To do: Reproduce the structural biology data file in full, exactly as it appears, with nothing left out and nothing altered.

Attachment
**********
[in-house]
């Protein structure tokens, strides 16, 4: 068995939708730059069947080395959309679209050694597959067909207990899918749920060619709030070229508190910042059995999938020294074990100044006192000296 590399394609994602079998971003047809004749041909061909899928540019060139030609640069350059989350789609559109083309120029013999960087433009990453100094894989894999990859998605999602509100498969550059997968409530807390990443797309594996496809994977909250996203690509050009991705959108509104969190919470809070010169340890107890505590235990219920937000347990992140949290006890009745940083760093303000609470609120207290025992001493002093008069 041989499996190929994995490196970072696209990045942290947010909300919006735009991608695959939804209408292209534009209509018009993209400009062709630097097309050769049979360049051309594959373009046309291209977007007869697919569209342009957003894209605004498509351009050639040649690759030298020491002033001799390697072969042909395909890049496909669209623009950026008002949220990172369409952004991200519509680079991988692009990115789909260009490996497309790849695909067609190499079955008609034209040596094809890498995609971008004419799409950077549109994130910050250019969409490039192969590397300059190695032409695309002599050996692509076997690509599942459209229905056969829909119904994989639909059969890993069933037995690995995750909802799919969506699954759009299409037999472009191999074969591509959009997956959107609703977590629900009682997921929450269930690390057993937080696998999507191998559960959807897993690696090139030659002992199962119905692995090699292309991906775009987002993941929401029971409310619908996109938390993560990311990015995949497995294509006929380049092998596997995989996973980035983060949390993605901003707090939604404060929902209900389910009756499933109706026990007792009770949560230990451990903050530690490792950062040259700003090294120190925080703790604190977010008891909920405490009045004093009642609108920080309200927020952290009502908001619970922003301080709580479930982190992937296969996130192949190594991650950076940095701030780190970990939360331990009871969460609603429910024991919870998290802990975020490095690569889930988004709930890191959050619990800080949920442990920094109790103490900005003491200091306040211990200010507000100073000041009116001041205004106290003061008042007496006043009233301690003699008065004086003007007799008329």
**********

[in-house]
């Protein structure tokens, strides 16, 4: 068995939708730059069947080395959309679209050694597959067909207990899918749920060619709030070229508190910042059995999938020294074990100044006192000296 590399394609994602079998971003047809004749041909061909899928540019060139030609640069350059989350789609559109083309120029013999960087433009990453100094894989894999990859998605999602509100498969550059997968409530807390990443797309594996496809994977909250996203690509050009991705959108509104969190919470809070010169340890107890505590235990219920937000347990992140949290006890009745940083760093303000609470609120207290025992001493002093008069 041989499996190929994995490196970072696209990045942290947010909300919006735009991608695959939804209408292209534009209509018009993209400009062709630097097309050769049979360049051309594959373009046309291209977007007869697919569209342009957003894209605004498509351009050639040649690759030298020491002033001799390697072969042909395909890049496909669209623009950026008002949220990172369409952004991200519509680079991988692009990115789909260009490996497309790849695909067609190499079955008609034209040596094809890498995609971008004419799409950077549109994130910050250019969409490039192969590397300059190695032409695309002599050996692509076997690509599942459209229905056969829909119904994989639909059969890993069933037995690995995750909802799919969506699954759009299409037999472009191999074969591509959009997956959107609703977590629900009682997921929450269930690390057993937080696998999507191998559960959807897993690696090139030659002992199962119905692995090699292309991906775009987002993941929401029971409310619908996109938390993560990311990015995949497995294509006929380049092998596997995989996973980035983060949390993605901003707090939604404060929902209900389910009756499933109706026990007792009770949560230990451990903050530690490792950062040259700003090294120190925080703790604190977010008891909920405490009045004093009642609108920080309200927020952290009502908001619970922003301080709580479930982190992937296969996130192949190594991650950076940095701030780190970990939360331990009871969460609603429910024991919870998290802990975020490095690569889930988004709930890191959050619990800080949920442990920094109790103490900005003491200091306040211990200010507000100073000041009116001041205004106290003061008042007496006043009233301690003699008065004086003007007799008329």